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   Brian Wesbury
Chief Economist
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   Bob Stein
Deputy Chief Economist
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Posted Under: Government • Markets • Monday Morning Outlook • Fed Reserve • Interest Rates

No one expects the Federal Reserve to raise rates at the meeting this week.  A rate change of any kind, either up or down, would be a complete stunner.  Instead, the big news on monetary policy this week is very likely to be the Federal Reserve announcing it will begin gradually trimming its balance sheet at the start of October.

The process of unwinding Quantitative Easing (QE) is going to take time, too much time in our opinion.  The Fed has said that whenever it starts, it's going to trim the balance sheet by $10 billion a month for the first three months, $20 billion per month for the next three, and on and on until it hits a pace of $50 billion per month.  So, if it starts cutting in October it would take until about 2021 for the balance sheet to reach what we believe is a normalized level.

We think the Fed could get away with being much more aggressive about reducing the balance sheet.  We don't think QE helped the economy in the first place; all it did was stuff the banking system full of excess reserves that the banks didn't lend.        

However, the Fed is cautious by nature; it hates getting blamed when anything goes wrong.  Think about it from their perspective:  Let's say they were more aggressive about trimming the balance sheet and suddenly the stock market had one of its inevitable corrections.  No matter the actual connection to the Fed's actions, many would blame the Fed.

Meanwhile, the Fed will also drop some hints about a potential rate hike at the end of the year.  Those hints could come from both the official statement following the meeting as well as Fed Chief Yellen's press conference afterward, but will certainly come from the "dot plot." 

Four times a year, every member of the Fed's Open Market Committee submits a forecast of where interest rates will be at the end of each of the next few years.  The Fed then publishes a chart showing these forecasts as anonymous "dots."  This dot plot is used by the market to assess the likelihood of interest rate changes.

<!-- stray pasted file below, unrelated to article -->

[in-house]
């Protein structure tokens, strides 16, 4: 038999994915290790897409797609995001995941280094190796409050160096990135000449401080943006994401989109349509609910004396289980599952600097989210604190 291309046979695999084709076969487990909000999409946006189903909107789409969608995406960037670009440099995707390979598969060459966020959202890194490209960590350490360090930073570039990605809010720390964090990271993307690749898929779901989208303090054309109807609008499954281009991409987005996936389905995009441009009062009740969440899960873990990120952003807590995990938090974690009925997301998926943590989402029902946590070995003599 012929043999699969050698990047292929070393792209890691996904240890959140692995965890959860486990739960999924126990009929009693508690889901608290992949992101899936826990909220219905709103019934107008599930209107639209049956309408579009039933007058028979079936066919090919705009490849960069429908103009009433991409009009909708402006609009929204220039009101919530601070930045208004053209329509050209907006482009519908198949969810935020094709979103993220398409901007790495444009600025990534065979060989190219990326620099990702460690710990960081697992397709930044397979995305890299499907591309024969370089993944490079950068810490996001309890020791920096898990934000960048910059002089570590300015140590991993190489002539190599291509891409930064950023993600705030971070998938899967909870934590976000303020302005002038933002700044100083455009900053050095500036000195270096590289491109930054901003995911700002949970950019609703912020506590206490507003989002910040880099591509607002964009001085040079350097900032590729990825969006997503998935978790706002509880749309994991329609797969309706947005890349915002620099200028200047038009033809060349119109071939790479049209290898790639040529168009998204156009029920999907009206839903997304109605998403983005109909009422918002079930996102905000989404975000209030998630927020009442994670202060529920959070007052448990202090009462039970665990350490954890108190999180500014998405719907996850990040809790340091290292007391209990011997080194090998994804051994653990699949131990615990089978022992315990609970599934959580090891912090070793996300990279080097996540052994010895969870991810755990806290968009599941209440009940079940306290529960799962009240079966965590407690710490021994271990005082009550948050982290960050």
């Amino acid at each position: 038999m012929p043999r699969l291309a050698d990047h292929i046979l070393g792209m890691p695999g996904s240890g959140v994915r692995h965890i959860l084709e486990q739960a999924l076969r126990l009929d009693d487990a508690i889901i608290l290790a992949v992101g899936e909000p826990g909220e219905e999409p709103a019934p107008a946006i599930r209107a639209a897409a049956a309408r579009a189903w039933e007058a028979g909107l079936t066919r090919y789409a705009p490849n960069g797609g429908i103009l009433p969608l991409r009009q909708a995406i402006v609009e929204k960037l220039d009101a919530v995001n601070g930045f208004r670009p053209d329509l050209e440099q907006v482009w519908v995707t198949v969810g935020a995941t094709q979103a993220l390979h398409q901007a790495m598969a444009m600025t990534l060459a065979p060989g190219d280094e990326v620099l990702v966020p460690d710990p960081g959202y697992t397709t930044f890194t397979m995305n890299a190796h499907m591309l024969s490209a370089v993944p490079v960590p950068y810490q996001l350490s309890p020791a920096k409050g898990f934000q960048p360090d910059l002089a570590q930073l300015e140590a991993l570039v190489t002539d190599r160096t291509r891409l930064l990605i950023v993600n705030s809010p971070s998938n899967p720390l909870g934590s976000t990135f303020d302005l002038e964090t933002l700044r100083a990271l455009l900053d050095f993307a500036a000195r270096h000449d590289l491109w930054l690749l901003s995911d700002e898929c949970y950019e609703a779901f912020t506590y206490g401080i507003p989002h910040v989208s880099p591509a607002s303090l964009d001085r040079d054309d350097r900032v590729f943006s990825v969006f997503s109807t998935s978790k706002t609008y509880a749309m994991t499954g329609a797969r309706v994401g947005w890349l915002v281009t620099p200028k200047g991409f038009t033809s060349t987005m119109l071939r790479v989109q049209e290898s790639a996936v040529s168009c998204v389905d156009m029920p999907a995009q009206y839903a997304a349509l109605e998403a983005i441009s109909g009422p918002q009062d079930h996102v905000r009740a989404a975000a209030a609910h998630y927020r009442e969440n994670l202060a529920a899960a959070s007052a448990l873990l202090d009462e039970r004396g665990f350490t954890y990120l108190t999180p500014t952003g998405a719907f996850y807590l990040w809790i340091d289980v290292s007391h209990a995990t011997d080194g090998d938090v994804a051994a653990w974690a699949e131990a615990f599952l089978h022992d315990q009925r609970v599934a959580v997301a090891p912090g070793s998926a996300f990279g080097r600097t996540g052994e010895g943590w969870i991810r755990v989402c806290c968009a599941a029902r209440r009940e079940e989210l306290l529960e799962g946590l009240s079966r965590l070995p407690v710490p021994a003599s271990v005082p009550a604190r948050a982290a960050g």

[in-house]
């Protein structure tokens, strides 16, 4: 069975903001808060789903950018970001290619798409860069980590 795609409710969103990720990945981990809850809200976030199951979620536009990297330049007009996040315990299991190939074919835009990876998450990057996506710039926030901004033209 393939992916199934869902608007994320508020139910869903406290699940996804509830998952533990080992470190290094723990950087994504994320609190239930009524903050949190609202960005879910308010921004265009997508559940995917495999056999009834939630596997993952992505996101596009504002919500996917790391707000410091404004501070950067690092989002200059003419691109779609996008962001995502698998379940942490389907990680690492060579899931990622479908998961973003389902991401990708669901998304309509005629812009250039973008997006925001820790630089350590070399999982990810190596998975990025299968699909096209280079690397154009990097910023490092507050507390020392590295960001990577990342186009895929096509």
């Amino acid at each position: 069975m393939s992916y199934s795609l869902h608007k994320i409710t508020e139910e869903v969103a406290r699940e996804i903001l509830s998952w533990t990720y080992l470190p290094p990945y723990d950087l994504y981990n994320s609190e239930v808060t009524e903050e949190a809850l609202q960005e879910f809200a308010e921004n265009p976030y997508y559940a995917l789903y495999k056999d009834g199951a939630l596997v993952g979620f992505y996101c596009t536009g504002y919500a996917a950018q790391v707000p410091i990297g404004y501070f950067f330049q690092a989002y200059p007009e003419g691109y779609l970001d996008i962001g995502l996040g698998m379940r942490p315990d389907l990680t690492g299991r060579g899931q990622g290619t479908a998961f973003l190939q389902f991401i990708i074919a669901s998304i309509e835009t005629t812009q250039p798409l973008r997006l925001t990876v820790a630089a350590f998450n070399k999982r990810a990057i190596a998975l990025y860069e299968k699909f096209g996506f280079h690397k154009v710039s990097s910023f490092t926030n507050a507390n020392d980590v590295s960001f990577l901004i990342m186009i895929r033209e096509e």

Back in June, twelve of the sixteen dots showed at least one more rate hike by the end of 2017.  Now that a September rate hike isn't going to happen, and given the Fed's reluctance to move at meetings without a scheduled press conference (like on November 1), the number of Fed policymakers projecting at least one rate hike is very likely fewer than twelve.  But how many fewer?  We're guessing it'll show something like nine or ten (still a majority!) projecting a December rate hike.

If so, that would be a relatively hawkish sign considering the investor consensus embedded in the federal funds futures market at Friday's close showed a slightly less than 50% chance of another rate hike this year.  That's up from about a 20% chance a week and a half ago, but still below our view that a December rate hike has about 65% odds.
The Fed isn't the only central bank tilting toward a less loose monetary policy.  The Bank of England (BoE) and European Central Bank (ECB) also seem determined to start trimming back on some of the aggressive measures of the past decade.  The BoE looks like it will soon move rates up after having cut them to 0.25% in the aftermath of the Brexit vote last year.  Meanwhile, the ECB will start tapering its asset purchases.  We wish the ECB would also end its experiment with negative short-term rates, but that will likely take more time.

Regardless of what happens in the near future, central banks around the world remain extremely accommodative.  None of them are remotely close to running a "tight" monetary policy.  Yes, we've discussed the Fed here, but for investors, at this point it's best to ignore the noise.  Stocks are still cheap, the Fed is still loose, and the economy is still growing.  As long as there are "excess reserves" in the system, monetary policy will not threaten the recovery.  If it takes the Fed as long as we think to fully tighten, this recovery will end up being the longest ever.

Brian S. Wesbury - Chief Economist
Robert Stein, CFA – Deputy Chief Economist

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Posted on Monday, September 18, 2017 @ 10:20 AM • Post Link Print this post Printer Friendly

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